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Bacterial heart rot and fruit collapse of pineapple

Have you seen bacterial heart rot/bacterial fruit collapse symptoms?

If you see bacterial heart rot/bacterial fruit collapse symptoms, report them to Biosecurity Queensland immediately. Do not move plant material off your property - this can spread the disease.

Early detection is vital.

Call us on 13 25 23

  • Lesions on centre whorl
    Lesions on centre whorl
  • Soft rot caused by dickeya
    Soft rot caused by dickeya
  • Fermentation
  • Pineapple with dickeya
    Pineapple with dickeya

General information

Bacterial heart rot and fruit collapse of pineapple occur in Brazil, Costa Rica, Hawaii, Malaysia and the Philippines. A soft rot pathogen is a causal agent of the diseases. The development of blister-like lesions on the centre-most leaves and soft rot on mature fruits are characteristics of the diseases. The symptoms may remain latent (not visible) in pineapple fruit until 2 to 3 weeks before ripening. The diseases have the potential to damage the pineapple industry. The pathogen is not known to be harmful to human health.


Scientific name
  • Dickeya spp. pineapple infecting strains (formerly Erwinia chrysanthemi)
  • Internationally, caused by Dickeya spp. complex, which consists of several closely related species.
  • Different Dickeya species can infect the same type of host in different countries.
  • Pineapple infecting strains of Dickeya spp. were previously known as Erwinia chrysanthemi.
  • Bacterial heart rot and fruit collapse of pineapple are 2 separate diseases caused by a single species of bacteria belonging to the Dickeya spp complex.
  • In Queensland, the diseases are caused by the species Dickeya zeae.
Other names
  • Ghost disease

    In bacterial heart rot:

    • infection usually occurs on leaves of young plants 4 to 8 months after planting.
    • under optimum conditions, disease development takes from 1 to 2 weeks after initial symptoms.

    In fruit collapse:

    • infection occurs through flowers.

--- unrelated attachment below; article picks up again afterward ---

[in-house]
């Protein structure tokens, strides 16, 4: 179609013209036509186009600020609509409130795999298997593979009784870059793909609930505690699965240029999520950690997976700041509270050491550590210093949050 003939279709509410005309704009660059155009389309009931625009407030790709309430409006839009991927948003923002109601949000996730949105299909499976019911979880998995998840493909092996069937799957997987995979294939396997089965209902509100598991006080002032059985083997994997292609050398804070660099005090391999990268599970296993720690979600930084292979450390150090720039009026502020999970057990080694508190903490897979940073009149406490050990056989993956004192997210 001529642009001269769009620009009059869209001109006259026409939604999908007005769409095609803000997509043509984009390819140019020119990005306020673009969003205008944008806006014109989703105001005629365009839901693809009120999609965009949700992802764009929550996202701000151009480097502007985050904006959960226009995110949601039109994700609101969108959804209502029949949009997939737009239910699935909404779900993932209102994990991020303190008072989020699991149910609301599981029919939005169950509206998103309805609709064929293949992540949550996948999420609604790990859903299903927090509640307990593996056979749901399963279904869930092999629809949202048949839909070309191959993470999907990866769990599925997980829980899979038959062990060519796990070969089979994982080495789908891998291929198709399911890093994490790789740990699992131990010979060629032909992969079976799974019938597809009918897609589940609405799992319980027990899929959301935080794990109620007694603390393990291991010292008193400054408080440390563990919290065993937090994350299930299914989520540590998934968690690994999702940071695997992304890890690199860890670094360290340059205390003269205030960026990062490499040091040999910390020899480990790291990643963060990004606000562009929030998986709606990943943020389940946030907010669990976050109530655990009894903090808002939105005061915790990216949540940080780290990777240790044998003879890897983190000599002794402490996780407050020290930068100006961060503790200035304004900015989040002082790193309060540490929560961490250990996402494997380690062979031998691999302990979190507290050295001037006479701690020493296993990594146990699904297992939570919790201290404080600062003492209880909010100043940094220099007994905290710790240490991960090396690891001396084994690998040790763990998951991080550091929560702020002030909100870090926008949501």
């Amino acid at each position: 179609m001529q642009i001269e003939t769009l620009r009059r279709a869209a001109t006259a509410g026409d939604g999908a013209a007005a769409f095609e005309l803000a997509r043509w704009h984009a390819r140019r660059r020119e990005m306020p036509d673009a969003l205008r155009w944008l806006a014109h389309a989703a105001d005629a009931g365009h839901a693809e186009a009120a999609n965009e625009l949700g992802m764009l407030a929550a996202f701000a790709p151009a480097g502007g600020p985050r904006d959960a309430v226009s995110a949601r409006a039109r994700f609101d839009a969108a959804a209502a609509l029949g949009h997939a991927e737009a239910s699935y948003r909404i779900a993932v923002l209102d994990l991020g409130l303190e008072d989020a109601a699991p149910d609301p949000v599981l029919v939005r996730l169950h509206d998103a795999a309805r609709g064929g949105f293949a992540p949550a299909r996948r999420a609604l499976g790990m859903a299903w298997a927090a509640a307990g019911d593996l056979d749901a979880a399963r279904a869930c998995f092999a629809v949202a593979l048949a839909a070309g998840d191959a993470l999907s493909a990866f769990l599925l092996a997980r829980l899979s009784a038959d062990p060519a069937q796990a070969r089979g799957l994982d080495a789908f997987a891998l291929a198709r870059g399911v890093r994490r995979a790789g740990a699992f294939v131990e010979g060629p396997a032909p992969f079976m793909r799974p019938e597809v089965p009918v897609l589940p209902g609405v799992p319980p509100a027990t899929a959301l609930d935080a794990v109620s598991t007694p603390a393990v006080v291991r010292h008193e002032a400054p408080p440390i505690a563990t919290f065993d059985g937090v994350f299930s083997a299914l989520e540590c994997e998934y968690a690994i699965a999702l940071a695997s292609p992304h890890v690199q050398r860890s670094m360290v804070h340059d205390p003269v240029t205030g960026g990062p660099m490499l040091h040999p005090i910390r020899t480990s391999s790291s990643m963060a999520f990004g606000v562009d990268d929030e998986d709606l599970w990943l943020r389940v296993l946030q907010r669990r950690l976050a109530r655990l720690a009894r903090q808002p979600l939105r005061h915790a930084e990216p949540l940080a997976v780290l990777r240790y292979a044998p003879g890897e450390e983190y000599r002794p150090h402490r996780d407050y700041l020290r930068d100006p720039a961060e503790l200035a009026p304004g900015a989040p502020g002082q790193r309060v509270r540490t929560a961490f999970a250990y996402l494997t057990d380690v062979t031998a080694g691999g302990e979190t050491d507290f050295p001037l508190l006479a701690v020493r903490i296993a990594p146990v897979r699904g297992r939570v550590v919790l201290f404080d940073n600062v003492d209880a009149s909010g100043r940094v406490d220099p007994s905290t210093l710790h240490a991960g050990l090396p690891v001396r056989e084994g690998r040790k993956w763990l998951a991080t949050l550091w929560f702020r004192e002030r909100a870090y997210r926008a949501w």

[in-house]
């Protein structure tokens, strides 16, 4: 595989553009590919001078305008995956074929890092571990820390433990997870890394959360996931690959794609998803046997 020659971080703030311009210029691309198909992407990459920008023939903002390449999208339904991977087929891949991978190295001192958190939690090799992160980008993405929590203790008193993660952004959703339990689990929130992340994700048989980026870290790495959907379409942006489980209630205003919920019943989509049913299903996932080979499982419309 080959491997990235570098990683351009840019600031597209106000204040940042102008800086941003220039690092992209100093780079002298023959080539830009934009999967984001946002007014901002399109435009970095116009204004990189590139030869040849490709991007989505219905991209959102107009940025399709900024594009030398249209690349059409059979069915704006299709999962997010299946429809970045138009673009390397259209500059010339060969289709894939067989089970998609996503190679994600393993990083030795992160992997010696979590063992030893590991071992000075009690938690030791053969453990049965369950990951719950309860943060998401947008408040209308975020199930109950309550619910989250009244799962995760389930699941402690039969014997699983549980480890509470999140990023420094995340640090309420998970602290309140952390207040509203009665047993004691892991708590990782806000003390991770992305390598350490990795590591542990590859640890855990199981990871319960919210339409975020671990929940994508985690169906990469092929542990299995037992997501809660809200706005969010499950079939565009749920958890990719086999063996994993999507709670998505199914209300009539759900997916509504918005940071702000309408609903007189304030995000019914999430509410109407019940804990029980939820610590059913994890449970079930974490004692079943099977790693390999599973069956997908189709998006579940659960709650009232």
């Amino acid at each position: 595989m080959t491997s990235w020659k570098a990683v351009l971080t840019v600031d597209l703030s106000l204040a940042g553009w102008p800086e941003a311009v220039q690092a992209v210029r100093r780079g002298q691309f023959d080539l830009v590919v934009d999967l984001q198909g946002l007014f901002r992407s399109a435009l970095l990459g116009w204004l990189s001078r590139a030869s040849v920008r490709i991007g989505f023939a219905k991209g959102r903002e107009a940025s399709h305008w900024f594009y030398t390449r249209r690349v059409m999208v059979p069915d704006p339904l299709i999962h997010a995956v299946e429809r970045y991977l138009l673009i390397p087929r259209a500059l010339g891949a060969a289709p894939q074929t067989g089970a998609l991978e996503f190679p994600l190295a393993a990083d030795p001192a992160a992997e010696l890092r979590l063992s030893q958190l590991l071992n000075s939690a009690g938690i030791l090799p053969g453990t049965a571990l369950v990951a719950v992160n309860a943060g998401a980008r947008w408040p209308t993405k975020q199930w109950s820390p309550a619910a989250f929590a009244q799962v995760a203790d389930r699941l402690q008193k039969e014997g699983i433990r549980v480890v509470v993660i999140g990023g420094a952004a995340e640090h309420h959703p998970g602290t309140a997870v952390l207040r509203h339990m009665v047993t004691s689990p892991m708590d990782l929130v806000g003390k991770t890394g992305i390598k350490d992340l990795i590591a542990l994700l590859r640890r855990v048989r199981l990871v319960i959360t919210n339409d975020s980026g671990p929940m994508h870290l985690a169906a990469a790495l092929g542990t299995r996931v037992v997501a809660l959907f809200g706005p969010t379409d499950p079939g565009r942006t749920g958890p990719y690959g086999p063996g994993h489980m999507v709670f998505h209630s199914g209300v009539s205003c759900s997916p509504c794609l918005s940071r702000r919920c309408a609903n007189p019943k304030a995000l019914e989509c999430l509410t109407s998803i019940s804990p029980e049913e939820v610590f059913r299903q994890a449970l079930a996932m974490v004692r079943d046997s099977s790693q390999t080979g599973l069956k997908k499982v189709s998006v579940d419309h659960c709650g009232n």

• symptoms remain latent until 2 to 3 weeks before ripening.
    • infected fruits collapse rapidly in field conditions.
  • Has recently been detected in Queensland and the Northern Territory, Australia.
  • Also found in Brazil, Costa Rica, Hawaii, Malaysia, the Philippines.
  • Dickey sp. is a motile gram-negative plant pathogenic bacterium.
  • Bacterium persists in host plant debris in soil.
  • Infects host plants at the site of an injury or wound.
  • Following infection, it multiplies, moves through vascular system and damages several parts of the host.
  • Exudates  from diseased plants or fruit provide secondary source of infection for nearby plants.
  • After harvesting, host debris in soils acts as source of inoculum for next host crop.
  • Many Dickey spp. can survive in host-free soil, river and irrigation water for several months by which it disseminates and infects new hosts.
  • Bacterium can also remain latent in the host plant, spread long distances and act as primary source of infection for new location
Crops affected
  • Pineapple
  • Pineapple, possibly other non-crop plants
  • Fruit shells become olive green in colour.
  • Fruit exudes juice and releases gas due to fermentation.
  • Fruits collapse 2 to 3 weeks before ripening.
  • Blisters appear consisting of gas filled brown streaks on the leaf.
  • Water soaked lesions occur on the white basal part of leaves (in the centre whorl).
  • Cavities develop within the fruit.


  • Dickeya spp. are reported to cause soft rot in a wide range of hosts.


  • Plant diseases caused by species of Dickeya result in significant losses of many economic crops and ornamentals plants around the world.
  • Crop losses of up to 40% have been reported for bacterial heart rot and fruit collapse diseases of pineapple in Malaysia.


  • A severe outbreak of the disease could significantly impact employment and livelihood of pineapple growers, and sustainability of the pineapple industry.

Can spread locally and distant through infected plant material, plant debris, the wind, wind-blown rain, insects, soil, irrigation water and contaminated machinery.

Risk period
  • Vegetative growth and fruiting stages of host plant present high risk of infection.
  • Environmental factors like high humidity, warm temperatures (25o to 30oC) and rain significantly enhance impact of the diseases locally.
Monitoring and action

Inspect fields regularly for symptoms of the diseases, typically:

  • central whorl of leaves in young plants
  • soft rot on mature fruit of pineapple.

Remove infected plants immediately.

Report symptoms to Biosecurity Queensland 13 25 23.

  • If you see symptoms consistent with bacterial heart rot/fruit collapse call the Exotic Plant Pest Hotline on 1800 084 881 or Biosecurity Queensland 13 25 23.

Quarantine restrictions

Diseases can spread through asymptomatic planting materials. Therefore, it is important to have quarantine restrictions on the movement of planting materials from infested areas.
More information

Last updated 29 April 2016